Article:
Sometimes when reading the posts made on other motorcycle sites, or the comments by readers across the web, I don’t think there is a full grasp as to how bad the recession was for the motorcycle industry. Granted company’s like Ducati, BMW, and Victory have shown remarkable growth in a down period, but their success, though due in-part to the failures of Harley-Davidson and the Japanese manufacturers, is limited on its bearing to the industry as a whole. This because, quite frankly, these companies comprise only a small portion of the industry’s sales, units, and revenue.

The fact that Harley-Davidson was so close to the brink that they dumped everything outside of its core business is but one sign that motorcycling was in trouble. Another sign would be that Suzuki reportedly didn’t import any new units for the 2010 model years, instead letting local inventories in the US handle the dwindling demand for the company’s motorcycles. The fact that the motorcycle industry as whole almost folded-up on itself like a tin can without anyone making a real fuss about it is perhaps a great signal as to how far various stakeholders heads are buried in the sand. So for our last attempt to put things into perspective, try this one on for size:

For the first time in nearly three years, Suzuki’s motorcycle division has posted a profit…or, the last time Suzuki made money selling motorcycles was Q2 2008 (the same timeframe that Bill Gates stepped down from his daily duties at Microsoft).

US Motorcycle Sales Flatten with 1.7% Half-Year Growth

08/03/2011 @ 12:45 pm, by Jensen Beeler5 COMMENTS

Despite showing a rebound for 2011, and several brands posting strong growth over the past six months, industry-wide motorcycle sales in the United States grew only a modest 1.7% over the first six months of 2010. The news comes as Honda, Yamaha, and Kawasaki report continued sales decreases in 2011, and as the Japanese brands constitute a large portion of sales in the US, those losses have more than offset the record sales posted by smaller unit sellers like Ducati and BMW.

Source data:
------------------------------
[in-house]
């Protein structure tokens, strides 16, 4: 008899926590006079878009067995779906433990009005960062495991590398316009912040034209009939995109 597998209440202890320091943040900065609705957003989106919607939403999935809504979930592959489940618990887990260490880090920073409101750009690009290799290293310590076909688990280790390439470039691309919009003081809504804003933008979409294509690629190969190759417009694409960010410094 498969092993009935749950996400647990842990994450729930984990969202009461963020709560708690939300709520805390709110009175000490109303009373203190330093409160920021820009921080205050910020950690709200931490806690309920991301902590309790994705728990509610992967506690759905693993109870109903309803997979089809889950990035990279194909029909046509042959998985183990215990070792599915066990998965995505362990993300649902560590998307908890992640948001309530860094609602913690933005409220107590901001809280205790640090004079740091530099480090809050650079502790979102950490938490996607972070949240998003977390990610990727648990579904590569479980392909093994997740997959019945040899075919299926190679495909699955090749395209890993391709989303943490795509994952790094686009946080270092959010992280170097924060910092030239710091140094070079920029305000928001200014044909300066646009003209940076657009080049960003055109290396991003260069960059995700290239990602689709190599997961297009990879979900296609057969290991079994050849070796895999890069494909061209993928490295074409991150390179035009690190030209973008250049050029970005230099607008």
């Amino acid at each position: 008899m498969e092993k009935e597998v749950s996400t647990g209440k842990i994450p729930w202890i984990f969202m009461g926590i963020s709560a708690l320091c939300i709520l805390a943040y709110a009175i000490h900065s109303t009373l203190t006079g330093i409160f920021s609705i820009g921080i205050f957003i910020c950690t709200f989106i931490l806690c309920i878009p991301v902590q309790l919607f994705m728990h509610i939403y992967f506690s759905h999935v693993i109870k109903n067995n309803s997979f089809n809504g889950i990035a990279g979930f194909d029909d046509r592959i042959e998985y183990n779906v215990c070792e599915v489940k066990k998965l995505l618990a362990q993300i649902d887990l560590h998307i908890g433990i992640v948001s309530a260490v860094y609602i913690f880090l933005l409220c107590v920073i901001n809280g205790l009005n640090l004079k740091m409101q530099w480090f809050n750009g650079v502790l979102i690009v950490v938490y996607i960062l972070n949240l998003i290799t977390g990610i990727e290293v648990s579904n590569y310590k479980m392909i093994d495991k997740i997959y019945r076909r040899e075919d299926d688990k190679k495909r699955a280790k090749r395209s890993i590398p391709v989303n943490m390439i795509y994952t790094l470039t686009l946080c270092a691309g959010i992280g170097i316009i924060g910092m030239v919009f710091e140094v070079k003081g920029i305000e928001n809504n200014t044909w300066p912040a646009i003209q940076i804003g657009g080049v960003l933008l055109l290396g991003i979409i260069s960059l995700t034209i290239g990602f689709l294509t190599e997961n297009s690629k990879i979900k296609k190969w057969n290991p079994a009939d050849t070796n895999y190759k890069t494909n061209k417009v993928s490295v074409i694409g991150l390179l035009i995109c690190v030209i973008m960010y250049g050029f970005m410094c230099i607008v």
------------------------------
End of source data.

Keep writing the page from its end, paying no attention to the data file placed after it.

Honda Q1 2011 Sales Up 13% – Revenue Down 3%

04/28/2011 @ 8:45 am, by Jensen BeelerComments Off on Honda Q1 2011 Sales Up 13% – Revenue Down 3%

It would seem the motorcycle industry has found the bottom of the recession, with first quarter sales in 2011 showing 7% growth over 2010’s numbers here in the United States. Ducati has already posted strong numbers for Q1 2011, and BMW is posting its best quarterly results ever. Even Harley-Davidson is showing some signs of life with a 3.5% sales increase so far this year. However the good news does not extend to Japanese behemoth Honda Motor Co.’s motorcycle division.

Selling 300,000 more units in the past three months than it did in Q1 of 2010, Honda’s 12.7% sales growth was not enough add more to the top line (and bottom line) compared to last year’s financial figures. Seeing a 3% drop in revenue, one can surmise that while Honda is selling more units in 2011, those units sales are coming from cheaper models, presumably scooters, and not from pricier full size models.

Victory Sales Up 42% in Q2 2010

08/24/2010 @ 2:20 pm, by Jensen Beeler3 COMMENTS

According to Polaris Industries, Victory motorcycle sales were up 48% in the second quarter of 2010. Polaris’ on-road division, which is essentially the Victory cruiser brand, posted sales of $15.5 million, up from the $10.5 million in sales the company did in Q2 2010. In North American, sales for Victory cruisers were up 10% over last quarter, the third quarter in-a-row of sales growth for the brand.